Before this hot, muggy night was through, we had hopped, shouted, giggled, clapped, stretched, laughed silently, and pretended we were airplanes buzzing around the room with our arms out & laughing at each other. We were exhausted. 

 

killjoys

 

Laughter is work.  The Puritans banned it on the Sabbath [citation needed].  And they knew a thing or two about stomping out the natural joy God wired us for, you betcha! [common knowledge]

 

 

 

Them andcalvin those Calvinists.  I think those Calvinists used to pillory people who were found smiling on the Sabbath.  John Calvin, a real barrel of laughs.  What got his knickers in a knot?  There’s someone who needed therapeutic laughter!  I hope he’s in Purgatory now, being shown South Park: Bigger, Longer, & Uncut on an eternal tape loop with his eyes pried open like Malcolm McDowell in A Clockwork Orange.

ACWO_Ludovico.jpg

 

 

“Auntie Em! Auntie Em! It’s Twister™!”

“Sheep are very dim; once they get an idea in their heads, there’s no shiftin’ it.”   — Monty Python’s Flying Circus, “Flying Sheep” skit.

 

My poor interlibrary loan clerk.  This was the man who, one solar day before the humor-as-therapy program begins, comes to my office:

HE:   “Sign me up for that thing you’re doin.’  Whaddaya call it?  ‘Happy Time’?”

“‘Happy Time’?  It’s ‘Skill-Building Techniques for Stress Reduction.’  How’d you get ‘Happy Time’ out of that?”

“I couldn’t remember all that.  All I know is we’re supposed to laugh a lot.”

So I sign him up for ‘Happy Time,’ so he can laugh a lot.

A few weeks into our program, I ask this same ILL clerk if he’s completed his ‘Observing Your Personal Humor Style’ assignment for the week.  This assignment asks inmates to be aware of countervailing humor types (constructive & destructive) while watching TV, listening to the radio, hearing funny comments or observing practical jokes in the Unit or the Yard, as well as funny things they say, do, or think.  They are to keep a tally of each time they witness or participate in either constructive or destructive humor.

“I’m still doing it.  I hear a lot of negative humor all around me is what I’m learning.  There’s so much, I’ll have to use another page!”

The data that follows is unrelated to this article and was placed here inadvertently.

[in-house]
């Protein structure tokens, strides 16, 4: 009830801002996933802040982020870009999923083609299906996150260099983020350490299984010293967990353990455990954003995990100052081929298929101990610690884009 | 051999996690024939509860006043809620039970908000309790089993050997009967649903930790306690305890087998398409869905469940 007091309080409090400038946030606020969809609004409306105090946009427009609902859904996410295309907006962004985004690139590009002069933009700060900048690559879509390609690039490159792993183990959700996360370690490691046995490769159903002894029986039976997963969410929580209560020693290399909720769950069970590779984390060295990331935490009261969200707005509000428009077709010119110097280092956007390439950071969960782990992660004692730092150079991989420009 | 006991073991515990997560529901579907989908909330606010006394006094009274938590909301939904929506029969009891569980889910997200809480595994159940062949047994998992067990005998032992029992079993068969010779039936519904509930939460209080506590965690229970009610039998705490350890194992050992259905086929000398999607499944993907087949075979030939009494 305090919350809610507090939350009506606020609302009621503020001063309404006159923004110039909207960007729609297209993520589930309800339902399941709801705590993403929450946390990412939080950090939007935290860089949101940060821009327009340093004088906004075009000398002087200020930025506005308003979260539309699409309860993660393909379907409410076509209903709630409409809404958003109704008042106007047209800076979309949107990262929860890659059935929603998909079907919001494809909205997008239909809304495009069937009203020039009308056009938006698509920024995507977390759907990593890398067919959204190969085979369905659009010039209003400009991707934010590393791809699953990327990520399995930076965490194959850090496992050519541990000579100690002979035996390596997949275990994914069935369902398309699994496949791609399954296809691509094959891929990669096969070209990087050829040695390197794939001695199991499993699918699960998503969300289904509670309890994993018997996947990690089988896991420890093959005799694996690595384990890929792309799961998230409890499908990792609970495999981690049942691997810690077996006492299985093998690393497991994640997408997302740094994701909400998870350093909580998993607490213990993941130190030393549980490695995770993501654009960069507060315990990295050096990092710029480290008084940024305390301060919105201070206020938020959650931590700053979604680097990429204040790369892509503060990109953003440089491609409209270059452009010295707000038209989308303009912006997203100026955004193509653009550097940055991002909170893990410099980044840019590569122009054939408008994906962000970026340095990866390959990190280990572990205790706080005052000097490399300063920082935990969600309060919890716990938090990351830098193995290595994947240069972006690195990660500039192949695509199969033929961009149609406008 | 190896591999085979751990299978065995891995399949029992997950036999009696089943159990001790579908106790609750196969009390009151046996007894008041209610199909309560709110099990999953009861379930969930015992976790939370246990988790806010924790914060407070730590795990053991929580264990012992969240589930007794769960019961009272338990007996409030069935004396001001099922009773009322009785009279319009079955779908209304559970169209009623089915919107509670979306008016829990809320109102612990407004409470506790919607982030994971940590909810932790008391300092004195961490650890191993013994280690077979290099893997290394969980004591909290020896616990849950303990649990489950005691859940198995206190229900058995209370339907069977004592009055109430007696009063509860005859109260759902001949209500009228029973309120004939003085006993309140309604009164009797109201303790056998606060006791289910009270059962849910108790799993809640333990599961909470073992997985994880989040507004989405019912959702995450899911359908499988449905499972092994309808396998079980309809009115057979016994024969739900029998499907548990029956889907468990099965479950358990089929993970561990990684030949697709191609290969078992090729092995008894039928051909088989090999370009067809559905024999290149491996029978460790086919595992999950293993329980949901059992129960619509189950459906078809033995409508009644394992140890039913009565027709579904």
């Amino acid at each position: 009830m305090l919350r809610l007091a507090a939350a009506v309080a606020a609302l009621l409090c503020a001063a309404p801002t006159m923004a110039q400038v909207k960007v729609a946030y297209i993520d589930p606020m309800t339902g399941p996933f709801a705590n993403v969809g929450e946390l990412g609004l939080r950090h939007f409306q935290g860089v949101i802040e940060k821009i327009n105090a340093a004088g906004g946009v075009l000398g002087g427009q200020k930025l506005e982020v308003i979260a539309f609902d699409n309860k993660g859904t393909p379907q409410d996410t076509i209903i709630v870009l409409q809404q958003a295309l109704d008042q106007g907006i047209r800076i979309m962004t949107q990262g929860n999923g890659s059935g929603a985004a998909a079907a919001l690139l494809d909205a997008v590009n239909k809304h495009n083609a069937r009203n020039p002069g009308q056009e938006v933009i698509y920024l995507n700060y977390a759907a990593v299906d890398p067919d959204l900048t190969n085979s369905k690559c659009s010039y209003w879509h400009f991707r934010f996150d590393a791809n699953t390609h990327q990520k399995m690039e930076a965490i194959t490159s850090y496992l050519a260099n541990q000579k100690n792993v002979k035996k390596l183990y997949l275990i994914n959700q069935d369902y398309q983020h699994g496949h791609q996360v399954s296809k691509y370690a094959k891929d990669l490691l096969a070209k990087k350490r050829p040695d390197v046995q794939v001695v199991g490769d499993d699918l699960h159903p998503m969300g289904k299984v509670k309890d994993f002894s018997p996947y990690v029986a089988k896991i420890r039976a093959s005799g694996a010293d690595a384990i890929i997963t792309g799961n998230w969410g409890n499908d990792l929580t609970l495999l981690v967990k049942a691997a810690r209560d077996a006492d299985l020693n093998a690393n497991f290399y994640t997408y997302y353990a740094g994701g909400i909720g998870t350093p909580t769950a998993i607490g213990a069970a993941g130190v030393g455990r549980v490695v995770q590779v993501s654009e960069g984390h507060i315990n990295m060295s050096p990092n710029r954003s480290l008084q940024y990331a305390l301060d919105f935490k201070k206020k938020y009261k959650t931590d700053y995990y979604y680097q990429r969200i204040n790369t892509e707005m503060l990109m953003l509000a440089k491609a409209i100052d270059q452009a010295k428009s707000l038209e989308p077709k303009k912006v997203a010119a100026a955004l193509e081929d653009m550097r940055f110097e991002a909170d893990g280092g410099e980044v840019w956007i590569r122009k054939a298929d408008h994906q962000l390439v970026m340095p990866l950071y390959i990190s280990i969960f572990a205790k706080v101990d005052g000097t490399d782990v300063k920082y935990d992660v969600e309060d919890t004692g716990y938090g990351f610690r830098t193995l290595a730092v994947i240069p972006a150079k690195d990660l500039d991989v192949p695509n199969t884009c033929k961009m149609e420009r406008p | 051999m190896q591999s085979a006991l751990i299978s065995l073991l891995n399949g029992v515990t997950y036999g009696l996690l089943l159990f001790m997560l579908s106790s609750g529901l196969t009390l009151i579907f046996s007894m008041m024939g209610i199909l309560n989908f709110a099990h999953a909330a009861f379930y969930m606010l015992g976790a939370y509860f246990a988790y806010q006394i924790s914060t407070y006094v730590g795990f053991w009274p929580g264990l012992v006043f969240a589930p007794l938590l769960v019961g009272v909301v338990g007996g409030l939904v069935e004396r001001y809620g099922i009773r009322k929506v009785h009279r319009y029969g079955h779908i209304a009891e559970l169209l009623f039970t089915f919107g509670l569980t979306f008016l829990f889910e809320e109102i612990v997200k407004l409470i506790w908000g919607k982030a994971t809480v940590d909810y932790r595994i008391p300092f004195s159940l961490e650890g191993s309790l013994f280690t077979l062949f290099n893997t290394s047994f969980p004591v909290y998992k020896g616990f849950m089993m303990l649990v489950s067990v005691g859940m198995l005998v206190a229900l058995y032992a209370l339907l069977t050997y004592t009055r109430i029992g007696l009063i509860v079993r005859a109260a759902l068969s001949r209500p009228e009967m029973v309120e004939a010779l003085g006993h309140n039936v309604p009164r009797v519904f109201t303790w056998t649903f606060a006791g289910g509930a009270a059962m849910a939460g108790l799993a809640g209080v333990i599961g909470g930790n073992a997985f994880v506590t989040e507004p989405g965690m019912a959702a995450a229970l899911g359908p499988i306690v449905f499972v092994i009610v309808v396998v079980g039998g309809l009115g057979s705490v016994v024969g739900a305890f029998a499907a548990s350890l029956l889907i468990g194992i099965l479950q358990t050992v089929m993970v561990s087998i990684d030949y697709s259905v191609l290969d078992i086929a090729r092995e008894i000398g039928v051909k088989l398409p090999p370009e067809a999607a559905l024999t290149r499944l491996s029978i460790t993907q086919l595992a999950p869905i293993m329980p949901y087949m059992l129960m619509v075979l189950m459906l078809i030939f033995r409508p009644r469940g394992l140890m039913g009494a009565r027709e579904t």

“Just write in the space, ‘Too many to list.'”

“Oh!  We can do that?”

“That’s what I’M doing.  Especially with my thought life.  Lots of destructive humor swirling around in there.”

“OK, good, thank you.  That makes it a lot easier.”

“So, how’re you enjoying the course so far?”

“I like it!  I like when you showed the cartoons.  I laughed at almost every one of those.”

“Happy Time.”

“You’re not gonna let me forget that, thanks!  I like that you can laugh and learn new stuff at the same time.  Just don’t expect me to do Twister™.  I was talkin’ with some of the guys.  They’re gonna push back on that one.”

It is here that we must pause our narrative, and interject some much-needed-or-the-rest-of-this-won’t-stand-a-chance-of-making-the-slightest-bit-of-sense back story. 

In the previous class I mention that, when we finally do a Laughter Yoga session, we’ll need to remove the tables & chairs to make space for laughter exercises.  I also mention that, when I participated in a laughter yoga session at Walpole Pubic Library, at the end of it all we lay on mats and practice deep, relaxing breaths as a cool-down from all the belly laughter.  But In this man’s twisted mind, upon hearing the word mats and then the word exercises his thoughts twist to Twister™.

1966 Twister GameME:   “Twister™?  What the hell are you talking about?”

HE:   “You said we had to play Twister™.”

“Never.  Mother of God!”

“You told us last class.”

“Look, I created this program.  Like I’m gonna have adult male prisoners playing Twister™ with each other.”

“Everyone else think so, too.  They think you’re gonna make us play Twister™.”

“If they think that, it’s because of you!”

This past Friday, I mention to my course assistant that the ILL clerk refuses to understand that I never referred to, joked about, or even thought of Twister,™ “The Game That Ties You Up In Knots,” by Milton Bradley.